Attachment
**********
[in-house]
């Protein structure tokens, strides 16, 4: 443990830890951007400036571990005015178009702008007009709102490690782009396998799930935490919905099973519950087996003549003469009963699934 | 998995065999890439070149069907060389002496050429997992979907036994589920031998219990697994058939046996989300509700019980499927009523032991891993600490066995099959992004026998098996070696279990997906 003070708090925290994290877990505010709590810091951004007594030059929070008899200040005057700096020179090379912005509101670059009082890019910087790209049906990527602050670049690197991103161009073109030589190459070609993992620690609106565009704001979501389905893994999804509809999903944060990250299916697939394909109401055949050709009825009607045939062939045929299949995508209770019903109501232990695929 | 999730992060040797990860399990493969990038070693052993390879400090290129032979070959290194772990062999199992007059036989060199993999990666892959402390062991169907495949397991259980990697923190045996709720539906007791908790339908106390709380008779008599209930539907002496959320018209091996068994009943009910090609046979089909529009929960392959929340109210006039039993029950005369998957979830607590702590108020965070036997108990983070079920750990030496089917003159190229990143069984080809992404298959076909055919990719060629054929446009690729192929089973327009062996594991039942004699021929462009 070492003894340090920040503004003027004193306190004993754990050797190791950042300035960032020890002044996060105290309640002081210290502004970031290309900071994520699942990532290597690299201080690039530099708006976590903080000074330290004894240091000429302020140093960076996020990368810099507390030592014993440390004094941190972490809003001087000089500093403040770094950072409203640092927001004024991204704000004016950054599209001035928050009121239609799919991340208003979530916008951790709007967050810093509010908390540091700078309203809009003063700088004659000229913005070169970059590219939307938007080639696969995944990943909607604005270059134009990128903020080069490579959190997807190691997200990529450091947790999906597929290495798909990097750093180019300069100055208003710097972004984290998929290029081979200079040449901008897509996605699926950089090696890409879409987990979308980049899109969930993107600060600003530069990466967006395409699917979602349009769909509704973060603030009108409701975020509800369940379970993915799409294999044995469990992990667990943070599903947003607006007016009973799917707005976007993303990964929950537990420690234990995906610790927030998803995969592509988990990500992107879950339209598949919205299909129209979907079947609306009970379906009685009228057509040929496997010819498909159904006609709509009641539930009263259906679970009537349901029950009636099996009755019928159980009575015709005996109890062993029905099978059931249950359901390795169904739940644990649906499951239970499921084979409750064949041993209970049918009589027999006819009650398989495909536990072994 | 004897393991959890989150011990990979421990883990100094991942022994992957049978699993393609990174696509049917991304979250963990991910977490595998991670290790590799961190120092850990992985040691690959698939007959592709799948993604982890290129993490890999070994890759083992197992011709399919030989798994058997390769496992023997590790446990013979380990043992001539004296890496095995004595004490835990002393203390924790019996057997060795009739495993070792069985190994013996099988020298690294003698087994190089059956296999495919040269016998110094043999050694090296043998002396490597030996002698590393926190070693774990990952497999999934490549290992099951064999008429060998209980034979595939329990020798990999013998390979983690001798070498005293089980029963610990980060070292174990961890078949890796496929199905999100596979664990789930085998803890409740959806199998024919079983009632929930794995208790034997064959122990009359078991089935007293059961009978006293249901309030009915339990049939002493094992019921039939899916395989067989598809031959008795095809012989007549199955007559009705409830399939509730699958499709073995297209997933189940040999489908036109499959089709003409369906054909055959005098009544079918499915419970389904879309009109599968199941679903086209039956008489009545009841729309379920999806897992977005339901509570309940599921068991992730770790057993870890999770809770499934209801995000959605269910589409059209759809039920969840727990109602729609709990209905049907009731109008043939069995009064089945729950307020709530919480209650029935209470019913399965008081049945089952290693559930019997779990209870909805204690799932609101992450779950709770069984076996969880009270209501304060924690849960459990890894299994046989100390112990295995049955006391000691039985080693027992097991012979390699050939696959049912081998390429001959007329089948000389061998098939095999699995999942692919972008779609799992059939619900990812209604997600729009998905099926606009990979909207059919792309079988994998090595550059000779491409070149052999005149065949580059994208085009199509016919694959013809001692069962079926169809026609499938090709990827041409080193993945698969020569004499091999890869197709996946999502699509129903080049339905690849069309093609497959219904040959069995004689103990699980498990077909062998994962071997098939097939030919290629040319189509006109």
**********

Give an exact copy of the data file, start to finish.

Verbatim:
[in-house]
């Protein structure tokens, strides 16, 4: 443990830890951007400036571990005015178009702008007009709102490690782009396998799930935490919905099973519950087996003549003469009963699934 | 998995065999890439070149069907060389002496050429997992979907036994589920031998219990697994058939046996989300509700019980499927009523032991891993600490066995099959992004026998098996070696279990997906 003070708090925290994290877990505010709590810091951004007594030059929070008899200040005057700096020179090379912005509101670059009082890019910087790209049906990527602050670049690197991103161009073109030589190459070609993992620690609106565009704001979501389905893994999804509809999903944060990250299916697939394909109401055949050709009825009607045939062939045929299949995508209770019903109501232990695929 | 999730992060040797990860399990493969990038070693052993390879400090290129032979070959290194772990062999199992007059036989060199993999990666892959402390062991169907495949397991259980990697923190045996709720539906007791908790339908106390709380008779008599209930539907002496959320018209091996068994009943009910090609046979089909529009929960392959929340109210006039039993029950005369998957979830607590702590108020965070036997108990983070079920750990030496089917003159190229990143069984080809992404298959076909055919990719060629054929446009690729192929089973327009062996594991039942004699021929462009 070492003894340090920040503004003027004193306190004993754990050797190791950042300035960032020890002044996060105290309640002081210290502004970031290309900071994520699942990532290597690299201080690039530099708006976590903080000074330290004894240091000429302020140093960076996020990368810099507390030592014993440390004094941190972490809003001087000089500093403040770094950072409203640092927001004024991204704000004016950054599209001035928050009121239609799919991340208003979530916008951790709007967050810093509010908390540091700078309203809009003063700088004659000229913005070169970059590219939307938007080639696969995944990943909607604005270059134009990128903020080069490579959190997807190691997200990529450091947790999906597929290495798909990097750093180019300069100055208003710097972004984290998929290029081979200079040449901008897509996605699926950089090696890409879409987990979308980049899109969930993107600060600003530069990466967006395409699917979602349009769909509704973060603030009108409701975020509800369940379970993915799409294999044995469990992990667990943070599903947003607006007016009973799917707005976007993303990964929950537990420690234990995906610790927030998803995969592509988990990500992107879950339209598949919205299909129209979907079947609306009970379906009685009228057509040929496997010819498909159904006609709509009641539930009263259906679970009537349901029950009636099996009755019928159980009575015709005996109890062993029905099978059931249950359901390795169904739940644990649906499951239970499921084979409750064949041993209970049918009589027999006819009650398989495909536990072994 | 004897393991959890989150011990990979421990883990100094991942022994992957049978699993393609990174696509049917991304979250963990991910977490595998991670290790590799961190120092850990992985040691690959698939007959592709799948993604982890290129993490890999070994890759083992197992011709399919030989798994058997390769496992023997590790446990013979380990043992001539004296890496095995004595004490835990002393203390924790019996057997060795009739495993070792069985190994013996099988020298690294003698087994190089059956296999495919040269016998110094043999050694090296043998002396490597030996002698590393926190070693774990990952497999999934490549290992099951064999008429060998209980034979595939329990020798990999013998390979983690001798070498005293089980029963610990980060070292174990961890078949890796496929199905999100596979664990789930085998803890409740959806199998024919079983009632929930794995208790034997064959122990009359078991089935007293059961009978006293249901309030009915339990049939002493094992019921039939899916395989067989598809031959008795095809012989007549199955007559009705409830399939509730699958499709073995297209997933189940040999489908036109499959089709003409369906054909055959005098009544079918499915419970389904879309009109599968199941679903086209039956008489009545009841729309379920999806897992977005339901509570309940599921068991992730770790057993870890999770809770499934209801995000959605269910589409059209759809039920969840727990109602729609709990209905049907009731109008043939069995009064089945729950307020709530919480209650029935209470019913399965008081049945089952290693559930019997779990209870909805204690799932609101992450779950709770069984076996969880009270209501304060924690849960459990890894299994046989100390112990295995049955006391000691039985080693027992097991012979390699050939696959049912081998390429001959007329089948000389061998098939095999699995999942692919972008779609799992059939619900990812209604997600729009998905099926606009990979909207059919792309079988994998090595550059000779491409070149052999005149065949580059994208085009199509016919694959013809001692069962079926169809026609499938090709990827041409080193993945698969020569004499091999890869197709996946999502699509129903080049339905690849069309093609497959219904040959069995004689103990699980498990077909062998994962071997098939097939030919290629040319189509006109």